Theory test preparation

There are 2 parts to the driving test for a large goods vehicle (LGV): a theory test and a practical test. You must pass the theory test before you can take the practical test.

The theory test has 2 parts: a multiple choice part and hazard perception test. You do not have to take both parts of the test on the same day but you must take them within 2 years of each other to get your theory test certificate.

The test is a really important part of learning to drive an LGV because when you get to your practical test you’ll need to show that you can use what you learn for this test when you’re driving on the road. It also forms Module 1 of your initial Driver Certificate of Professional Competence (Driver CPC) if you’re going to be driving for a living: see the Driver CPC page for more information.

See GOV.UK for a guide to the theory test.

It’s vital to prepare for your theory test; it may be a while since you last refreshed your knowledge of the rules of the road. The better prepared you are, the more likely you are to pass first time, which will save you the time and money that retaking the test will cost.

Preparing for the multiple choice test

The questions in the multiple choice test are taken from 3 books:

You’ll need to use all of these when you’re preparing. There are lots of products available that contain practice questions but it's really important you do not just learn the answers without understanding the questions fully because the questions on the actual test are not exactly the same as the practice ones.

Using official publications will help you get the most out of your preparation. You can find these and more on our online shop.

The multiple choice test covers the following topics

  • vehicle weights and dimensions
  • drivers’ hours and rest periods
  • braking systems
  • the driver
  • the road
  • incidents, accidents and emergencies
  • vehicle condition
  • leaving the vehicle
  • vehicle loading
  • restricted view
  • essential documents
  • environmental issues
  • other road users
  • road and traffic signs.

Tips to help you learn

There are lots of tricks you can use to help you learn what you’ll need to know for your test. Here are a few ideas.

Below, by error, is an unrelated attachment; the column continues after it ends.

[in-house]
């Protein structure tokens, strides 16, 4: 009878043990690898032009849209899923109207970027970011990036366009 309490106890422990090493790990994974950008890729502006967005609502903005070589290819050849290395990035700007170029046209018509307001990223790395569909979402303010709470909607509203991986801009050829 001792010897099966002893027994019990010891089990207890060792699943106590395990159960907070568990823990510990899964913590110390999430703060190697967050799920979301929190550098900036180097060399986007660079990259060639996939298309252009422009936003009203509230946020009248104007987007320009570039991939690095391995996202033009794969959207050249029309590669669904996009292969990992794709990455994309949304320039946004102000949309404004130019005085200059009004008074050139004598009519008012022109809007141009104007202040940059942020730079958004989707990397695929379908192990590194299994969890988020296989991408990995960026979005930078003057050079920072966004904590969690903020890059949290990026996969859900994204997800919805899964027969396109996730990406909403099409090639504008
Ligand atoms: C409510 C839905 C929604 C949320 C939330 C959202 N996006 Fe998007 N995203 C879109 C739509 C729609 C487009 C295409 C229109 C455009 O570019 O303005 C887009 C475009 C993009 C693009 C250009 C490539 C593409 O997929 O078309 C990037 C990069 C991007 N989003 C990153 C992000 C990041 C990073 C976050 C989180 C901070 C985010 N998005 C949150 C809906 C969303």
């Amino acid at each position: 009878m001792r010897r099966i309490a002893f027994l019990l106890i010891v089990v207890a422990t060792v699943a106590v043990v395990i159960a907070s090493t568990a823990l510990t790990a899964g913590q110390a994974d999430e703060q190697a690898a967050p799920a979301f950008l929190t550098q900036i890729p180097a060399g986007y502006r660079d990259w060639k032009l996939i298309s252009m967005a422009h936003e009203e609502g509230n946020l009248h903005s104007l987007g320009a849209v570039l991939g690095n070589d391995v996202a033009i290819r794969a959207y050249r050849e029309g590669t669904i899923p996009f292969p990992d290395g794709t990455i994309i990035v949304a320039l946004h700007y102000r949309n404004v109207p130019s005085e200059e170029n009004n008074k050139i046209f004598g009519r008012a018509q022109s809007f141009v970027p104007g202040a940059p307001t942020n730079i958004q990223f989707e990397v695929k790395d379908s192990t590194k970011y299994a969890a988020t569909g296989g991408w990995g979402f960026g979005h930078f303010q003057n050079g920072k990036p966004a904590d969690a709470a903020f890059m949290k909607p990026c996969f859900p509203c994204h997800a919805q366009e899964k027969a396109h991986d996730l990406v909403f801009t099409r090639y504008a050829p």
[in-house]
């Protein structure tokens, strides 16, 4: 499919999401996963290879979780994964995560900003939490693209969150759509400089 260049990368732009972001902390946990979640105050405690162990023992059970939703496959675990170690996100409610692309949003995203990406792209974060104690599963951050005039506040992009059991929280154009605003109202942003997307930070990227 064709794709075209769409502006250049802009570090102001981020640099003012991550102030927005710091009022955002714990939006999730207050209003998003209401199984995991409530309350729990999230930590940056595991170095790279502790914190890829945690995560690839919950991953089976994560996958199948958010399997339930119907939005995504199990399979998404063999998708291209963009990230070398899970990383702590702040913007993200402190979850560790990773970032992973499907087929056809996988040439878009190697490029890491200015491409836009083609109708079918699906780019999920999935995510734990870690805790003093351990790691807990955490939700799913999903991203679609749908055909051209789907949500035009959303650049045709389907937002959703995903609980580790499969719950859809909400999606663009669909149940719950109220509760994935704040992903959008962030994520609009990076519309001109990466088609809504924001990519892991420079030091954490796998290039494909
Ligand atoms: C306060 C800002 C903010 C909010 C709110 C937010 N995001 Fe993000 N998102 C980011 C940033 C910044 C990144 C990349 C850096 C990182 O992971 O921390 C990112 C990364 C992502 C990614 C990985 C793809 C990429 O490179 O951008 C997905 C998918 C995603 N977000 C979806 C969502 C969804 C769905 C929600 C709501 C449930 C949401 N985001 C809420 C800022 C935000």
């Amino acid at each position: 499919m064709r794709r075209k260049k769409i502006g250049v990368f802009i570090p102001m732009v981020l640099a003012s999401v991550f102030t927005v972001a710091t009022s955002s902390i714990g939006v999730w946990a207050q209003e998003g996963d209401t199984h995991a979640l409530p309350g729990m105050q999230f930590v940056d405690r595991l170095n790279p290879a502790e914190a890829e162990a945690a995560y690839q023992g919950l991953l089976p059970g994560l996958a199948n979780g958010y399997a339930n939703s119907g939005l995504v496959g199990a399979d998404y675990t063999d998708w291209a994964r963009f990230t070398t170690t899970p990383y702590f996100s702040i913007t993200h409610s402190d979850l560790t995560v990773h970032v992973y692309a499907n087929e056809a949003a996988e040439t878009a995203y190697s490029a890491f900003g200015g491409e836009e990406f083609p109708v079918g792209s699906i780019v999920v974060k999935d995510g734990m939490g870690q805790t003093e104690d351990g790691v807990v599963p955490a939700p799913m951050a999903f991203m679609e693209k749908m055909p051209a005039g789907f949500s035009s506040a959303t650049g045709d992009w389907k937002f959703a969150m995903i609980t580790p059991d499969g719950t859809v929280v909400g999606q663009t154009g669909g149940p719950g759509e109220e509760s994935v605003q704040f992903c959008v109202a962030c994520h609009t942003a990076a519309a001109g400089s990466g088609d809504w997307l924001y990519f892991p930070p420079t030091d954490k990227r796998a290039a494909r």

• Link what you’re learning to your own experiences: for example, think about where you’ve seen an example of a road sign and use this to help you remember what the sign means.
  • Use mnemonics: these are sayings or stories that help you remember something – for example, ‘Richard Of York Gave Battle In Vain’ reminds you of the colours of the rainbow (red, orange, yellow, green, blue, indigo, violet).
  • Practise the question formats: as well as knowing all the information, you’ll also need to know how the questions are asked in the test. Use the practice test (see above) and the self-assessment questions in ‘The Official DVSA Theory Test for Drivers of Large Vehicles’.
  • Plan your study: set yourself some timelines and targets. This will help you to see your progress and make sure you have not missed anything. Plan to do your studying somewhere you will not be disturbed and at a time when you’re fully awake.
  • Get help: use friends, family, your driving instructor or your colleagues from work to ask questions and share driving experiences.

Preparing for the hazard perception test

This part of the test checks you can recognise and respond to hazards that could happen while you’re driving. Being out on the road with your instructor will help you prepare for this part. There’s also The Official DVSA Guide to Hazard Perception eLearning subscription.

In the test, you’ll see 19 film clips, each shown from a driver’s point of view. You’ll need to spot the developing hazard in each film: this is something that might need you, as the driver, to take some action such as changing speed or direction. For example, a car pulling in to the side of the road ahead of you is a developing hazard because you’ll need to slow down and manoeuvre around it.


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